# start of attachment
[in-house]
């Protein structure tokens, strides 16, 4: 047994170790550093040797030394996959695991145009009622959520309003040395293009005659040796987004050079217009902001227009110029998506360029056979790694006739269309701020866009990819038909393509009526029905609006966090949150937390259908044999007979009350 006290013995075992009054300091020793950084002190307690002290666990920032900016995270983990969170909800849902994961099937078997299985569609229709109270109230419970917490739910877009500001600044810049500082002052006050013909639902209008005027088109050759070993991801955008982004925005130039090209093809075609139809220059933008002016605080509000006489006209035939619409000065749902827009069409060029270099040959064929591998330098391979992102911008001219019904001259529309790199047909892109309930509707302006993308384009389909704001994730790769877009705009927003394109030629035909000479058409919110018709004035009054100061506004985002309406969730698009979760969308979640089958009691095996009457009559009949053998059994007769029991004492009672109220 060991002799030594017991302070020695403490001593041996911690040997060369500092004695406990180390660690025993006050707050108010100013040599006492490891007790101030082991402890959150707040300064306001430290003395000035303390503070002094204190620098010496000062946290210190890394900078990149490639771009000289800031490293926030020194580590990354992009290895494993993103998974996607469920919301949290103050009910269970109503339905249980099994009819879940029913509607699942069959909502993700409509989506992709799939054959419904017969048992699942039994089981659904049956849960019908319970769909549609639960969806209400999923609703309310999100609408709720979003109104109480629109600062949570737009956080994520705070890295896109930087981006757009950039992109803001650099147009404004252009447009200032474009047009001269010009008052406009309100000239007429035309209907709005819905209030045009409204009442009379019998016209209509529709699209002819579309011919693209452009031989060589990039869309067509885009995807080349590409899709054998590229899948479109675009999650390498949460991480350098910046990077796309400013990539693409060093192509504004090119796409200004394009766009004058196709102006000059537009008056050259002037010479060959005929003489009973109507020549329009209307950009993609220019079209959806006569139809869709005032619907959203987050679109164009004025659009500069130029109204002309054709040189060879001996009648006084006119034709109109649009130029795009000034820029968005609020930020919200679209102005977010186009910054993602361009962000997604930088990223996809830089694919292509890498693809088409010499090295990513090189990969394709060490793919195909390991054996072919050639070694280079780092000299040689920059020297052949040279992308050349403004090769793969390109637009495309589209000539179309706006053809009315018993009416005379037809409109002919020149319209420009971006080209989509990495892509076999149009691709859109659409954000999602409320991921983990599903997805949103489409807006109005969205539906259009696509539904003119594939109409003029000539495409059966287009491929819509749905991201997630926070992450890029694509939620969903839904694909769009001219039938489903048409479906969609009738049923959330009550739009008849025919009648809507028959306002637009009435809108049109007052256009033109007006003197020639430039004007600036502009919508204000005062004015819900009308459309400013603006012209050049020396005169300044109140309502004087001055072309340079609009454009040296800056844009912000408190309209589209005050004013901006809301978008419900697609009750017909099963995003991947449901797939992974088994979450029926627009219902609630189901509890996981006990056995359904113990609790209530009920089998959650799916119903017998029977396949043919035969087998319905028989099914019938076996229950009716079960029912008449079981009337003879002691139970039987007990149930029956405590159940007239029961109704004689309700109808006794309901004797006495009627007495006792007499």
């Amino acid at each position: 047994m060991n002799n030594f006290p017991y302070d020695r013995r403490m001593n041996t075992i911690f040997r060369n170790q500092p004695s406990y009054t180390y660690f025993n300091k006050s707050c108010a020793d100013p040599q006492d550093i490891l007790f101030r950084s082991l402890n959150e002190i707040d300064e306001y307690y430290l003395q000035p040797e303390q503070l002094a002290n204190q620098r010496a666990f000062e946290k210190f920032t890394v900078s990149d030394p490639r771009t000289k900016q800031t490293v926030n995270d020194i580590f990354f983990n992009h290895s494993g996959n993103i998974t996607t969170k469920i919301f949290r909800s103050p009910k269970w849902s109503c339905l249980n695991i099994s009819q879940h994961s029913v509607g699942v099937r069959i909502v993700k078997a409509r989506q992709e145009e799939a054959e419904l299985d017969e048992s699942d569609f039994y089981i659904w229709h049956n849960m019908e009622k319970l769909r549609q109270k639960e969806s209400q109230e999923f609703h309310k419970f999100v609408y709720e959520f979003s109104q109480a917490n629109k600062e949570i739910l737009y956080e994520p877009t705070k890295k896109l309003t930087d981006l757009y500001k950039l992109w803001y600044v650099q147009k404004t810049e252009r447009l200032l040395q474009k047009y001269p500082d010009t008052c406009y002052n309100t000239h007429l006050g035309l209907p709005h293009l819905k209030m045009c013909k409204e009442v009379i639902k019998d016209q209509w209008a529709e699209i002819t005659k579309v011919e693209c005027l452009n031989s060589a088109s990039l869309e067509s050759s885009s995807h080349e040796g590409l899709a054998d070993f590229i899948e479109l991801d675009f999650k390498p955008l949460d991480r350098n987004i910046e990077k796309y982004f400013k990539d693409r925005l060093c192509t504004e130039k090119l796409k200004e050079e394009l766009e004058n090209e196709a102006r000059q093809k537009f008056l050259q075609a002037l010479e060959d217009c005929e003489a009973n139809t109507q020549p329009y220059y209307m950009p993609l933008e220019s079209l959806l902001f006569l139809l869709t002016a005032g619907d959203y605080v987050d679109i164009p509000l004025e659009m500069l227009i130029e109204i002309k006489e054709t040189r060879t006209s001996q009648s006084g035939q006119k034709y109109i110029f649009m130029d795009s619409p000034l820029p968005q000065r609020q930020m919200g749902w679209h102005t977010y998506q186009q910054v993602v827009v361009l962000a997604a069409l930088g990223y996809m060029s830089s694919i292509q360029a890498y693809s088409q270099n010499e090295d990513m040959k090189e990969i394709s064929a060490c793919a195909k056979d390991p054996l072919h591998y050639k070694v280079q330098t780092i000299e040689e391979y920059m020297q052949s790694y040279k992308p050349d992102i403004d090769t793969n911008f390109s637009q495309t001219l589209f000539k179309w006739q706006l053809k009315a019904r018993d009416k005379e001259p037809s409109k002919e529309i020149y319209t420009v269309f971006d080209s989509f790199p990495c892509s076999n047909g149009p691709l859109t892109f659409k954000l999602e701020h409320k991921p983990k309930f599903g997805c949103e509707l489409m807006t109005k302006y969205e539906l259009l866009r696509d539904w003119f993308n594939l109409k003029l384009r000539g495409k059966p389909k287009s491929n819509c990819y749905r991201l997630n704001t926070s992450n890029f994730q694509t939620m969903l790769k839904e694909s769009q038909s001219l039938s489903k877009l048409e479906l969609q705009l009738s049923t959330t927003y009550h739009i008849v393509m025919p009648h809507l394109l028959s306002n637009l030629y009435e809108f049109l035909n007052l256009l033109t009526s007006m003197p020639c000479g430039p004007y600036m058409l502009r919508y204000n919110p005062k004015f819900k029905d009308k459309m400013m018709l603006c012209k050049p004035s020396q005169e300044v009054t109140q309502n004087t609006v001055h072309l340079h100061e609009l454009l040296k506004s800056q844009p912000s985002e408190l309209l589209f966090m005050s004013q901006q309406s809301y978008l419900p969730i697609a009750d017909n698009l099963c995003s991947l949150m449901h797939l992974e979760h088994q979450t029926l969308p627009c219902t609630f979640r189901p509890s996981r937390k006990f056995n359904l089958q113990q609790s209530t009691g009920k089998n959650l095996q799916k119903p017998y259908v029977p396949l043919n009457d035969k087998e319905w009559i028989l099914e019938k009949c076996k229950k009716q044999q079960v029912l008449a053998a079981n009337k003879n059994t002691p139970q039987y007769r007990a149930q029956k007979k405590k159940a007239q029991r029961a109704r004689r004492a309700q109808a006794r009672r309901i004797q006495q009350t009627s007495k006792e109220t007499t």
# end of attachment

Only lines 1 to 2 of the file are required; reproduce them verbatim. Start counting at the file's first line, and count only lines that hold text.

[in-house]
């Protein structure tokens, strides 16, 4: 047994170790550093040797030394996959695991145009009622959520309003040395293009005659040796987004050079217009902001227009110029998506360029056979790694006739269309701020866009990819038909393509009526029905609006966090949150937390259908044999007979009350 006290013995075992009054300091020793950084002190307690002290666990920032900016995270983990969170909800849902994961099937078997299985569609229709109270109230419970917490739910877009500001600044810049500082002052006050013909639902209008005027088109050759070993991801955008982004925005130039090209093809075609139809220059933008002016605080509000006489006209035939619409000065749902827009069409060029270099040959064929591998330098391979992102911008001219019904001259529309790199047909892109309930509707302006993308384009389909704001994730790769877009705009927003394109030629035909000479058409919110018709004035009054100061506004985002309406969730698009979760969308979640089958009691095996009457009559009949053998059994007769029991004492009672109220 060991002799030594017991302070020695403490001593041996911690040997060369500092004695406990180390660690025993006050707050108010100013040599006492490891007790101030082991402890959150707040300064306001430290003395000035303390503070002094204190620098010496000062946290210190890394900078990149490639771009000289800031490293926030020194580590990354992009290895494993993103998974996607469920919301949290103050009910269970109503339905249980099994009819879940029913509607699942069959909502993700409509989506992709799939054959419904017969048992699942039994089981659904049956849960019908319970769909549609639960969806209400999923609703309310999100609408709720979003109104109480629109600062949570737009956080994520705070890295896109930087981006757009950039992109803001650099147009404004252009447009200032474009047009001269010009008052406009309100000239007429035309209907709005819905209030045009409204009442009379019998016209209509529709699209002819579309011919693209452009031989060589990039869309067509885009995807080349590409899709054998590229899948479109675009999650390498949460991480350098910046990077796309400013990539693409060093192509504004090119796409200004394009766009004058196709102006000059537009008056050259002037010479060959005929003489009973109507020549329009209307950009993609220019079209959806006569139809869709005032619907959203987050679109164009004025659009500069130029109204002309054709040189060879001996009648006084006119034709109109649009130029795009000034820029968005609020930020919200679209102005977010186009910054993602361009962000997604930088990223996809830089694919292509890498693809088409010499090295990513090189990969394709060490793919195909390991054996072919050639070694280079780092000299040689920059020297052949040279992308050349403004090769793969390109637009495309589209000539179309706006053809009315018993009416005379037809409109002919020149319209420009971006080209989509990495892509076999149009691709859109659409954000999602409320991921983990599903997805949103489409807006109005969205539906259009696509539904003119594939109409003029000539495409059966287009491929819509749905991201997630926070992450890029694509939620969903839904694909769009001219039938489903048409479906969609009738049923959330009550739009008849025919009648809507028959306002637009009435809108049109007052256009033109007006003197020639430039004007600036502009919508204000005062004015819900009308459309400013603006012209050049020396005169300044109140309502004087001055072309340079609009454009040296800056844009912000408190309209589209005050004013901006809301978008419900697609009750017909099963995003991947449901797939992974088994979450029926627009219902609630189901509890996981006990056995359904113990609790209530009920089998959650799916119903017998029977396949043919035969087998319905028989099914019938076996229950009716079960029912008449079981009337003879002691139970039987007990149930029956405590159940007239029961109704004689309700109808006794309901004797006495009627007495006792007499």